If you have been drinking whiskey for a while now you will be familiar with sherry maturation. In fact, you may likely be a fan of this rich, deep and spicy style. When whiskey and sherry come together it is a beautiful thing. Last time on the blog we took you through the origins of sherry. This week we look at the horticulture of sherry: the earth, the grape, the method. We answer the question: how do they make sherry?

The White Soils of the Andalucian Vinyards; Shutterstock

Little White Houses, Chalky White Soil

As we touched on last time, the soil and climate in the Jerez region impacts the final product immensely. Three soil types; Albariza, Barros and Arenas, are unique to the area Around 90% of vineyards grow in albariza. Chalky and with low organic matter, composed mainly of the remains of fossilized sea creatures! The results of 5 million years of geological shifts, when at one stage, half the Iberian Peninsula was completely underwater. This soil possesses high water retentive properties. Perfect for the long summer months, especially considering the area of Andalucia is the driest in Europe. The high chalk content also makes the soil absurdly white, reflecting sunlight back onto the vine aiding photosynthesis.

Grapes pressed and ready to ferment; Shutterstock

The Wine

Sherry is a fortified, or dessert wine much like port, marsala and madeira. Like any wine, the juice is pressed from grapes, fermented, and aged in oak barrels. The flavour will range from being bone dry to cloyingly sweet, depending on the style winemakers are looking to achieve. Along with choosing the right grape variety, this variance is accomplished by the management of the naturally occurring yeast known as ‘flor’. This is a style of winemaking unique to Spanish sherry, French Jura and Hungarian Tokaj wine.


Sometimes to make things a little special you have to get a little biological. The aim here is to create a biofilm, or layer of yeast that grows atop the wine, sealing it from any exposure to air. Flor is a living organism that consumes air, alcohol and sugar to survive. The longer a wine remains under flor, the dryer, crisper and more delicate the wine becomes. To provide airflow, the bung of the cask, normally hammered shut, is left slightly ajar. Flor can only survive between 15% and 17% alcohol by volume. Therefore it is necessary to ‘top-up’ the cask with fresh wine to replenish the levels consumed by the flor. This produces the driest styles of sherry, Fino and Manzanilla.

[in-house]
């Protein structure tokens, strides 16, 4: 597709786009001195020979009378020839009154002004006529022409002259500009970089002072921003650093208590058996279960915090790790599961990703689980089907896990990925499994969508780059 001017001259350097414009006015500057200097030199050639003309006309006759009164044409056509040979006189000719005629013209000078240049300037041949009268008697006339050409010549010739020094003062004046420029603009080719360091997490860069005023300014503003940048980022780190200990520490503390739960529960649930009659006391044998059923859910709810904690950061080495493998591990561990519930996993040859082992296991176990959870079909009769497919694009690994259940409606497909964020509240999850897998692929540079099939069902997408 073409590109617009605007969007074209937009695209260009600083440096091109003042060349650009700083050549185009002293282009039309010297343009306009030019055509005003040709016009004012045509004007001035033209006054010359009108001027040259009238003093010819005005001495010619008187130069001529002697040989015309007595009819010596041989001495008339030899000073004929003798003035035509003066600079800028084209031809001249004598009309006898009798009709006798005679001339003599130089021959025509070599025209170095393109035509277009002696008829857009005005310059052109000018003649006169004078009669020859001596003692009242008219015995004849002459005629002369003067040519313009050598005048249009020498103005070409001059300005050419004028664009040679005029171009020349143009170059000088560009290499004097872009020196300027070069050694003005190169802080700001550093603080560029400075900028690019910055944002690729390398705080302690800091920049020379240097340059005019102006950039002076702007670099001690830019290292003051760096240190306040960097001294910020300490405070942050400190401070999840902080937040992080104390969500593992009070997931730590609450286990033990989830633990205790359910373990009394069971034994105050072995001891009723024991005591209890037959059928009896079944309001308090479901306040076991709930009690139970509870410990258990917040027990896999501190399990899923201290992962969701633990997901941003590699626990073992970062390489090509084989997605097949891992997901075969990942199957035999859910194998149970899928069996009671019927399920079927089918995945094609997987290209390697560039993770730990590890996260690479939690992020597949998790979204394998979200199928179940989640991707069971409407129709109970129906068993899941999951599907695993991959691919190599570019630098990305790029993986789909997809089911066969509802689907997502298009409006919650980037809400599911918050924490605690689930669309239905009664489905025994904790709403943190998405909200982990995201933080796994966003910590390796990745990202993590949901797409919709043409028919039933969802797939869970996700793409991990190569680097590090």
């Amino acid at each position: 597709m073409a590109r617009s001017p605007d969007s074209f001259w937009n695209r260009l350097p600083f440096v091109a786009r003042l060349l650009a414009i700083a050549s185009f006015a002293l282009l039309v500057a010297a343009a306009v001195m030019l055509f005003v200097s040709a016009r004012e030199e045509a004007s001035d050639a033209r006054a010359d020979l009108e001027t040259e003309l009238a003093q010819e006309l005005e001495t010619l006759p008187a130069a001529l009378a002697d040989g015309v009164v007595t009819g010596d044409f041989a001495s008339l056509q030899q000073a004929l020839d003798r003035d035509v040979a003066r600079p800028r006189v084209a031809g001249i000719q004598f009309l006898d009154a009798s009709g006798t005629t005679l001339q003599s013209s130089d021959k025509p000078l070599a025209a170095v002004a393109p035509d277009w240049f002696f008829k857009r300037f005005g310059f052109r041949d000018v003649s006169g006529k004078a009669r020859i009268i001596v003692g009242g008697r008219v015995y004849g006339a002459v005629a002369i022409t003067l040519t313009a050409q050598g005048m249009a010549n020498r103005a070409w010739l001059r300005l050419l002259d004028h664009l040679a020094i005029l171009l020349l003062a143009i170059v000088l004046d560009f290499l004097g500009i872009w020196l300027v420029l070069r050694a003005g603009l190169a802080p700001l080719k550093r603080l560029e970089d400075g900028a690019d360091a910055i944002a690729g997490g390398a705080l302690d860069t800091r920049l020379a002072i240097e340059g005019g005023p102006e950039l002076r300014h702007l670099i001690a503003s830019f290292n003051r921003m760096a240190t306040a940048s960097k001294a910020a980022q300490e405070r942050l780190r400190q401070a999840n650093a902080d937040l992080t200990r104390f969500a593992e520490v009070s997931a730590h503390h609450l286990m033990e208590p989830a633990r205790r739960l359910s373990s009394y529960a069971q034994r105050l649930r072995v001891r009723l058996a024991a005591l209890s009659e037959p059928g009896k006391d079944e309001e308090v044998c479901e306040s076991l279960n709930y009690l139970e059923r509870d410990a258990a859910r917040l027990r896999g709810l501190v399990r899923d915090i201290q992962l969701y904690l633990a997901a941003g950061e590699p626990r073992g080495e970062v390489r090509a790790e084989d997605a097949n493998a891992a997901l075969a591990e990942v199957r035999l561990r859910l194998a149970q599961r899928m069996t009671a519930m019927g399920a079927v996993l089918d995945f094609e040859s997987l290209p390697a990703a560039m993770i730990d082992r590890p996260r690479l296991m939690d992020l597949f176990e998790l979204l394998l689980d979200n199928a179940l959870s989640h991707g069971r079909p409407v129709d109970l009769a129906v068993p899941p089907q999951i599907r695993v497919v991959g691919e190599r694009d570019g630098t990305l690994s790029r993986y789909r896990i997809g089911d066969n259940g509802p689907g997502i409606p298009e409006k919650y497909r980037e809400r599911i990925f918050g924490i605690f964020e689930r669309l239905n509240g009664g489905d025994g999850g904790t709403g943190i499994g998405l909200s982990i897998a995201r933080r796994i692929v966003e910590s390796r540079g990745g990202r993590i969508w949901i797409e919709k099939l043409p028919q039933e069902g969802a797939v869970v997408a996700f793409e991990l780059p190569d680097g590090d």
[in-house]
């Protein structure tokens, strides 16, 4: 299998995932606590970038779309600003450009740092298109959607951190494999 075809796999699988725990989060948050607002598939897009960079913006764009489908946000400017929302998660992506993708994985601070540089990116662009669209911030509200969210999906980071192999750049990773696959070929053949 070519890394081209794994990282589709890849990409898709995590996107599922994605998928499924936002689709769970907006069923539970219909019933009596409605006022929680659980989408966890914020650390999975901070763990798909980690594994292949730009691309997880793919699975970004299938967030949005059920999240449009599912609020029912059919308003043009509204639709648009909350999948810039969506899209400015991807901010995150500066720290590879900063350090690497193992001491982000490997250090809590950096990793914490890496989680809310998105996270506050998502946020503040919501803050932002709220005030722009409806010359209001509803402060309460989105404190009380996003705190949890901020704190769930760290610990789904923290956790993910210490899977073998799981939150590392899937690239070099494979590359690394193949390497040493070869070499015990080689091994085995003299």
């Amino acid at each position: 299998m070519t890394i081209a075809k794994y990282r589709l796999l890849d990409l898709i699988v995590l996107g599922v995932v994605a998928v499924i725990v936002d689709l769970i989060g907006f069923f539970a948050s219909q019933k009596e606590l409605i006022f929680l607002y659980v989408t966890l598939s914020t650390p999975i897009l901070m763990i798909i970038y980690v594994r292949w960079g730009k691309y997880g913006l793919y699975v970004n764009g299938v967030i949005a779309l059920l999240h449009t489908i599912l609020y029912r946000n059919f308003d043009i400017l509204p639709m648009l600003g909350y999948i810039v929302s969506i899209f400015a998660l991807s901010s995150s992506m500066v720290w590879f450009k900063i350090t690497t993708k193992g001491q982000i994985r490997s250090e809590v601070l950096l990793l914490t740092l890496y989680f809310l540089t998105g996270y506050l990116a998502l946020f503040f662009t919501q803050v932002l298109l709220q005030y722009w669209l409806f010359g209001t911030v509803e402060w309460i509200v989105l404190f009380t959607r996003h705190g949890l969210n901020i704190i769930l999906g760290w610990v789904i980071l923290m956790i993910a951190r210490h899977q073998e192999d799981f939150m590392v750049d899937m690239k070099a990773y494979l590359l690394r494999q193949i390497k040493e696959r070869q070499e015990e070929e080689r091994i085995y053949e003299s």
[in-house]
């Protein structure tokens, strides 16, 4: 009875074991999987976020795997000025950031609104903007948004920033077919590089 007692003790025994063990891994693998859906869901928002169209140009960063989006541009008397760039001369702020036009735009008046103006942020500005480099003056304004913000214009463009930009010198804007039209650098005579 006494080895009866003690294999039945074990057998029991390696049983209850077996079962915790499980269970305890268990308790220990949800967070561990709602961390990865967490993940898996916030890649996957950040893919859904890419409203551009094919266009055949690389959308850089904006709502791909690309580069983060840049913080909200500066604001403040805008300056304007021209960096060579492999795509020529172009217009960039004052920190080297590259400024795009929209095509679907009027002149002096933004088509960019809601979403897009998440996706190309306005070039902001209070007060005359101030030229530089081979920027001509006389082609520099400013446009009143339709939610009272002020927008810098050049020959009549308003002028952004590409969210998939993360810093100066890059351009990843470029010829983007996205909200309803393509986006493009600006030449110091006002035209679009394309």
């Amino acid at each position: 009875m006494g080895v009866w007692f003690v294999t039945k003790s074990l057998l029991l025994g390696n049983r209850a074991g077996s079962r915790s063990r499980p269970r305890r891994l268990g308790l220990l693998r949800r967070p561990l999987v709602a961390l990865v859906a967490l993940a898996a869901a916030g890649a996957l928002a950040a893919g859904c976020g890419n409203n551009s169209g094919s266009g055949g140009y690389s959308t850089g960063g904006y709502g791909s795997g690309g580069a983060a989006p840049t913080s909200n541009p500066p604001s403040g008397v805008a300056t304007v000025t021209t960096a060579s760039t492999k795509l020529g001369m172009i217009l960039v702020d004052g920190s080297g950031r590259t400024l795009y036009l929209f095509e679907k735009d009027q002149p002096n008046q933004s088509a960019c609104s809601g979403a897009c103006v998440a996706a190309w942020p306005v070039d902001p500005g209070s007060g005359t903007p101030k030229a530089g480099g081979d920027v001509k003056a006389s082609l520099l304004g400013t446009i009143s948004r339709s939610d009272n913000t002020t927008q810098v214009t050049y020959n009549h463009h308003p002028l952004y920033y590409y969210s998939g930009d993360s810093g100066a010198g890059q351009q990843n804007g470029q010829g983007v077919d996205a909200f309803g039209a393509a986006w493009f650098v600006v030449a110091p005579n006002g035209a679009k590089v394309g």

The Types of Sherry, with Dark, Viscous Oloroso in behind.


For the purpose of whiskey making however, one style dominates. Oloroso. This is produced from the same grape variety as it’s dryer cousins but the flor is absent during maturation. Winemakers create this different style of sherry by maintaining an alcohol  content above 18%, a level resistant to flor growth. The liquid therefore retains it’s sugar content, is exposed to air and prone to evaporation. This produces a sweeter, more viscous wine often with darker notes of walnuts, figs and tea. This style was the classic ‘sack’ sherry enjoyed during Elizabethan times (1558–1603), and the first style to mature whisky.

Pedro Ximenez

The pre-eminent style of the sherry world. Pedro Ximenez is produced from the grape of the same name, and falls under the niche straw wine category. Production of which initially involves sun-drying the harvested grapes for up to 4 weeks, essentially producing raisins. The raisins are then subjected to high pressure, extracting the treaclesque juice, before being fortified with brandy and casked to mature. Similar to oloroso, no flor is present. Different from oloroso, pedro ximenez possesses 100 times more sugar content. The resulting liquid is richer, leathery, almost tarlike. Proving itself the perfect, luxurious companion for lengthy whiskey maturation.

Casks of Sherry in Andalusia; Shutterstock

Worlds Collide

Moving casks is an expensive and precarious practise. Prior to shipping, empty casks are broken down into their staves, saving on volumetric shipping, being rebuilt at their next destination. During the peak of sherry consumption in the 17th century, Irish whiskey makers were hard at work honing their craft. Fortunately for them the wine was shipped still in their cask! Instead of returning the empty butts to their respective Spanish bodegas, whiskey makers in Ireland seized upon them. The fruity sweetness of the sherry butts mellowed the spicy whiskey distilled at the time, in particular the style produced by Dublin distillers. Although a myriad of other wines were available at the time, it was sherry that reigned supreme.


Thus sherry maturation of Irish Whiskey was born! From chalky marine soil, through rich, treacly grapes to a cask steeped in flavour. Just another sheet of light in the spectrum of Irish Whiskey. There is so much to creating a whiskey, no wonder it demands to be savoured.